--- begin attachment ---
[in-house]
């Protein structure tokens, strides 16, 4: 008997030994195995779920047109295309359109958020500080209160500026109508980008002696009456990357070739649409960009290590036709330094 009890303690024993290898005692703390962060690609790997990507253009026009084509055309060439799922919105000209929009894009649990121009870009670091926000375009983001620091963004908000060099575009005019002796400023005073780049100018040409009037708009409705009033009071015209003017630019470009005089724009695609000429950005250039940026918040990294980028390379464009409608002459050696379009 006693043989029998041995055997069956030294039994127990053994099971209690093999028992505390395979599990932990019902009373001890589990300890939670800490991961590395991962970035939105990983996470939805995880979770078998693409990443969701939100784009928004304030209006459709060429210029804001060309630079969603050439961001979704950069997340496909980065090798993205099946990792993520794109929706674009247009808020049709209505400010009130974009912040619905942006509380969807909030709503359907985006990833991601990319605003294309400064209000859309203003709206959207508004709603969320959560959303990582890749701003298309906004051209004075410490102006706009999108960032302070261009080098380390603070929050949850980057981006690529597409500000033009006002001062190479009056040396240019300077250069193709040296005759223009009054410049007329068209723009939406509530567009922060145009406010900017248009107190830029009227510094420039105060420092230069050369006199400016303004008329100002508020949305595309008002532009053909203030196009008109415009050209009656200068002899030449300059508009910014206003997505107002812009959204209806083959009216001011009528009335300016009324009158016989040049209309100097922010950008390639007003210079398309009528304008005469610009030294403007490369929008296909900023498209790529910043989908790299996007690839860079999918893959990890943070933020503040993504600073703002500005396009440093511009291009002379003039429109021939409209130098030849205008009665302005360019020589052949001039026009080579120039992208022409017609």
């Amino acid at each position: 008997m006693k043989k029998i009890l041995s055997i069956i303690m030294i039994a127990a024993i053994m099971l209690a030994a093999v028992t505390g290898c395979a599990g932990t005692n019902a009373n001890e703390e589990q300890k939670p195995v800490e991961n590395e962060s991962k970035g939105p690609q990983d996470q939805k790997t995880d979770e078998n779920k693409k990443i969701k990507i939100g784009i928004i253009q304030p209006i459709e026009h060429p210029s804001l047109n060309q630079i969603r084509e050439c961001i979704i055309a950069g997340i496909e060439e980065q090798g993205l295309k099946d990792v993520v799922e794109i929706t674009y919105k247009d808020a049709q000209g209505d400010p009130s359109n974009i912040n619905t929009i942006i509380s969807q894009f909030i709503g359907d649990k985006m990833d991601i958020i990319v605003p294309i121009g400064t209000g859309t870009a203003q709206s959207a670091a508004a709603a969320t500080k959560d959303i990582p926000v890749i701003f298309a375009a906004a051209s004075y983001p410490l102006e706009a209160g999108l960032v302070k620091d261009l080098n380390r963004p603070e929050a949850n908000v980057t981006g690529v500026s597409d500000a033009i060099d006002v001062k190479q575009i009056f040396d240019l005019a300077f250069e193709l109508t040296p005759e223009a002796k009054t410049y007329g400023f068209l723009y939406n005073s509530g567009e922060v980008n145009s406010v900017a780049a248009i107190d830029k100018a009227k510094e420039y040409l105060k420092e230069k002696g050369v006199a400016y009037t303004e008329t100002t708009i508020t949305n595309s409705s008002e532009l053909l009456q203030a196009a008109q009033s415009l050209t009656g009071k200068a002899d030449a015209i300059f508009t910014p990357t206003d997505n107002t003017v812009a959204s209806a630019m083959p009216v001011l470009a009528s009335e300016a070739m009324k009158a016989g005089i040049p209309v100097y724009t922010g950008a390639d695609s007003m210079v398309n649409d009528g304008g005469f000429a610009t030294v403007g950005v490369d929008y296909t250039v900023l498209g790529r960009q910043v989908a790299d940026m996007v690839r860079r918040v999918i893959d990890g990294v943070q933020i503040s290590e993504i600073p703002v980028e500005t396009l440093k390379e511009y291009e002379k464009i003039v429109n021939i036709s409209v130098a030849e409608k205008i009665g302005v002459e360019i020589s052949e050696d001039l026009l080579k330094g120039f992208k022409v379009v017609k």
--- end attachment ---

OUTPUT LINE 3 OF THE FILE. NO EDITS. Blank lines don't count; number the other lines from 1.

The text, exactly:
């Amino acid at each position: 008997m006693k043989k029998i009890l041995s055997i069956i303690m030294i039994a127990a024993i053994m099971l209690a030994a093999v028992t505390g290898c395979a599990g932990t005692n019902a009373n001890e703390e589990q300890k939670p195995v800490e991961n590395e962060s991962k970035g939105p690609q990983d996470q939805k790997t995880d979770e078998n779920k693409k990443i969701k990507i939100g784009i928004i253009q304030p209006i459709e026009h060429p210029s804001l047109n060309q630079i969603r084509e050439c961001i979704i055309a950069g997340i496909e060439e980065q090798g993205l295309k099946d990792v993520v799922e794109i929706t674009y919105k247009d808020a049709q000209g209505d400010p009130s359109n974009i912040n619905t929009i942006i509380s969807q894009f909030i709503g359907d649990k985006m990833d991601i958020i990319v605003p294309i121009g400064t209000g859309t870009a203003q709206s959207a670091a508004a709603a969320t500080k959560d959303i990582p926000v890749i701003f298309a375009a906004a051209s004075y983001p410490l102006e706009a209160g999108l960032v302070k620091d261009l080098n380390r963004p603070e929050a949850n908000v980057t981006g690529v500026s597409d500000a033009i060099d006002v001062k190479q575009i009056f040396d240019l005019a300077f250069e193709l109508t040296p005759e223009a002796k009054t410049y007329g400023f068209l723009y939406n005073s509530g567009e922060v980008n145009s406010v900017a780049a248009i107190d830029k100018a009227k510094e420039y040409l105060k420092e230069k002696g050369v006199a400016y009037t303004e008329t100002t708009i508020t949305n595309s409705s008002e532009l053909l009456q203030a196009a008109q009033s415009l050209t009656g009071k200068a002899d030449a015209i300059f508009t910014p990357t206003d997505n107002t003017v812009a959204s209806a630019m083959p009216v001011l470009a009528s009335e300016a070739m009324k009158a016989g005089i040049p209309v100097y724009t922010g950008a390639d695609s007003m210079v398309n649409d009528g304008g005469f000429a610009t030294v403007g950005v490369d929008y296909t250039v900023l498209g790529r960009q910043v989908a790299d940026m996007v690839r860079r918040v999918i893959d990890g990294v943070q933020i503040s290590e993504i600073p703002v980028e500005t396009l440093k390379e511009y291009e002379k464009i003039v429109n021939i036709s409209v130098a030849e409608k205008i009665g302005v002459e360019i020589s052949e050696d001039l026009l080579k330094g120039f992208k022409v379009v017609k």